Resources to support the sudden shift to distance modalities

Institutional Planning & Compliance
Equity & Distance Education
Student Complaint Compliance
Open Education Resources
Faculty Support
Virtual labs, simulations and interactive learning objects
Distance learning organizations' COVID-19 hubs

Updates from NEBHE’s Regional Higher Education Action Group 

Since March 2020, NEBHE’s Policy & Research team has convened with higher education leaders & legislators bi-monthly to talk about the latest changes and innovations in colleges and universities across the region.

The latest data from our January 12, 2021 meeting

 

U.S. Department of Education (USED)

  • On December 11, 2020 USED updated its guidance to institutions and accrediting bodies in response to continued interruption of their activities as a result of COVID-19. (Note: Initial department guidance and FAQ were issued on March 5.)
  • The language ensures that schools will not be in violation of 34 CFR 600.9 state authorization requirements. Please continue reading for clarification regarding State level approvals and reciprocity. If an institution chooses to continue offering a new program or use distance education in a manner requiring USED’s approval after that point, it must seek approval under USED’s normal process.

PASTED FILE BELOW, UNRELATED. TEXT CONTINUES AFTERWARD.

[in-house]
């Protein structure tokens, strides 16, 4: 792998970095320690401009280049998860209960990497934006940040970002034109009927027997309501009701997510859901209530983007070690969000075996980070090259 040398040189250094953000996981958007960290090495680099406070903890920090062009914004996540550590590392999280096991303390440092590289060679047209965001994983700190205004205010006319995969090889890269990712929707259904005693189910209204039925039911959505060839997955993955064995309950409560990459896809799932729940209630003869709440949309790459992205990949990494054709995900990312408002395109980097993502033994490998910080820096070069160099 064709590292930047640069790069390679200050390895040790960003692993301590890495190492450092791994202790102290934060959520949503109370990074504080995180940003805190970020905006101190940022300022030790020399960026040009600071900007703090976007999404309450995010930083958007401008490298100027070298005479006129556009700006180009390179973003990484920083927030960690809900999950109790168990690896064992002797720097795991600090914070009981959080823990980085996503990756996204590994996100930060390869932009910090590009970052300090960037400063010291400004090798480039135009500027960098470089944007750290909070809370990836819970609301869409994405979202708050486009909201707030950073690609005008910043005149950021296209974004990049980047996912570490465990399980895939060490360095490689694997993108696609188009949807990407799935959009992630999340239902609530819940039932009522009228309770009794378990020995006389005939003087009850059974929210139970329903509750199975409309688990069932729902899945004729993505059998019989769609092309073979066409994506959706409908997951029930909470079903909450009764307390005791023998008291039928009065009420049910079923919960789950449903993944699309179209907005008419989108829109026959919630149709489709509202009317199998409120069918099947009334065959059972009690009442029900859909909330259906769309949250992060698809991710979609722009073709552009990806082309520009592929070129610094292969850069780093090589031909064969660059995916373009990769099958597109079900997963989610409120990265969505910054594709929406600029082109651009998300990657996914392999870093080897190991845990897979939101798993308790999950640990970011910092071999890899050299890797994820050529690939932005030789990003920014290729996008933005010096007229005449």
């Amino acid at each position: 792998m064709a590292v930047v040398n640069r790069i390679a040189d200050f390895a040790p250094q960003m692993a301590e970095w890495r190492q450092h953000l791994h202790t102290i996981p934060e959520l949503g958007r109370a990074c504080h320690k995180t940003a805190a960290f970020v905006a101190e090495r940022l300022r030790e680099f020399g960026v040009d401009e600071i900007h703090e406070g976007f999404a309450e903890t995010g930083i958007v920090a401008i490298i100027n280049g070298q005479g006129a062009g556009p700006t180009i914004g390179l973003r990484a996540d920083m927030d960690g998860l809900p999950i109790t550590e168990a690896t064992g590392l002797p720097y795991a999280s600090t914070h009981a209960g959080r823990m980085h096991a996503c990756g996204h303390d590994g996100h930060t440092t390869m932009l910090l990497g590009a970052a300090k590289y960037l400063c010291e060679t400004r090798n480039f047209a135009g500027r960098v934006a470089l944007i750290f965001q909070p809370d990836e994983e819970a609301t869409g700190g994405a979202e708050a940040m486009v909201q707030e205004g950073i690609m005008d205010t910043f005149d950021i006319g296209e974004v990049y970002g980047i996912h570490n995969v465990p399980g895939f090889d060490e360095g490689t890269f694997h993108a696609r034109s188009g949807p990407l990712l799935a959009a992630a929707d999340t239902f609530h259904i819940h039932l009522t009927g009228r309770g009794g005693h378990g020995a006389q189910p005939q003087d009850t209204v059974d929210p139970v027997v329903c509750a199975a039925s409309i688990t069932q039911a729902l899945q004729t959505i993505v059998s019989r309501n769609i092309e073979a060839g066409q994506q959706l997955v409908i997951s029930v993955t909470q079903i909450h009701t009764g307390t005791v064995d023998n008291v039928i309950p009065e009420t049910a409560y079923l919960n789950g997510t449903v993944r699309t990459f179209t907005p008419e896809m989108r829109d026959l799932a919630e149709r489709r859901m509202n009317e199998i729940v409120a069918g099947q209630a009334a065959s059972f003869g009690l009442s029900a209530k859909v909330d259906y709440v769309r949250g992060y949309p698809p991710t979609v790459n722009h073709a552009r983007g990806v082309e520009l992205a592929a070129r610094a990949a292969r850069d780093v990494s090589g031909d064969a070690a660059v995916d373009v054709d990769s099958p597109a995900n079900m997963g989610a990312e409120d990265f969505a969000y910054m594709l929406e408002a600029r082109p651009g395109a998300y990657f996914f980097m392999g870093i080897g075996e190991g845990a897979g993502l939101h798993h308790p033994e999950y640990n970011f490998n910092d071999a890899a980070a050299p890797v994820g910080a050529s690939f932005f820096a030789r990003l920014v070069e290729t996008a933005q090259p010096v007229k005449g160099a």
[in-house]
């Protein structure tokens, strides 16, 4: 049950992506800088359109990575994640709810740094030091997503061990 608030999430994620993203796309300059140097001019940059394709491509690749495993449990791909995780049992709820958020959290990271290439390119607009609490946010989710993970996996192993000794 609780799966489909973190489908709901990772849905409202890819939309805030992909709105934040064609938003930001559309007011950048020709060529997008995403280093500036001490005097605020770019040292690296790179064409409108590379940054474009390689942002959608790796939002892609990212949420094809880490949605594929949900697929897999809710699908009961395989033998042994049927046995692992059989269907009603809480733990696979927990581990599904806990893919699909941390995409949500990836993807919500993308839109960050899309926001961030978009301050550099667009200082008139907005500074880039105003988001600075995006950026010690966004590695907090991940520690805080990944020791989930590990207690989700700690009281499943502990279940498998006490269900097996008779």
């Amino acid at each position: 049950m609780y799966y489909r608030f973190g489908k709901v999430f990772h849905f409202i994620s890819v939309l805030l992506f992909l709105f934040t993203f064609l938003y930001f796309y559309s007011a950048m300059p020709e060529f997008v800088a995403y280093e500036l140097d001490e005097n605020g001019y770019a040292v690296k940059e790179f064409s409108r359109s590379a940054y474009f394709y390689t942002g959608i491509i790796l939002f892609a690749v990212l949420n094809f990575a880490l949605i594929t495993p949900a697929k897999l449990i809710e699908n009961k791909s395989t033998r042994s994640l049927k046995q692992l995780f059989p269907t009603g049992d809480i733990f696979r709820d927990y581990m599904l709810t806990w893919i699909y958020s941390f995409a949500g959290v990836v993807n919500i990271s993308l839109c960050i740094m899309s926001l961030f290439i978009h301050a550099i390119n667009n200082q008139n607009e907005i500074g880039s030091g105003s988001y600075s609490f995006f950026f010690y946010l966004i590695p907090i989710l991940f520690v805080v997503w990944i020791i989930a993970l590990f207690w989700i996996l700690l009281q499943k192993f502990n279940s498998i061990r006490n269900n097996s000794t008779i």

USED strongly recommends that institutions document, as contemporaneously as possible, any actions taken as a result of COVID-19.

USED: Information and Resources for Schools and School Personnel 

Reciprocity in distance learning

  • States have the authority to regulate educational activities within their borders and they may choose to regulate out-of-state institutions that conduct activities in their state.
  • Participation in a reciprocal agreement, such as the National Council for State Authorization Reciprocity Agreements (NC-SARA), under the policies and procedures of the agreement, will support state level compliance with distance education delivery.
  • non-SARA participating institution, that may not have the approval to operate online in another state, will have that green light at the federal level during this time. Institutions may provide distance learning temporarily to accommodate students as a result of a COVID-19 interruption, including in cases where students began attendance in classes offered in a brick-and-mortar setting but were transitioned to a distance education format in the middle of the term.
  • At the state level, however, non-participating institutions must separately address state law requirements.The temporary relaxations of federal requirements for distance education do not have an impact on SARA policy.
  • View NC-SARA’s State Authorization Guide for state level compliance information, including States who regulate purely online programs by out-of-state institutions without regard to physical presence.

Read NC-SARA’s Statement on COVID19

Additional compliance considerations

SARA in the time of coronavirus by Sheridan Miller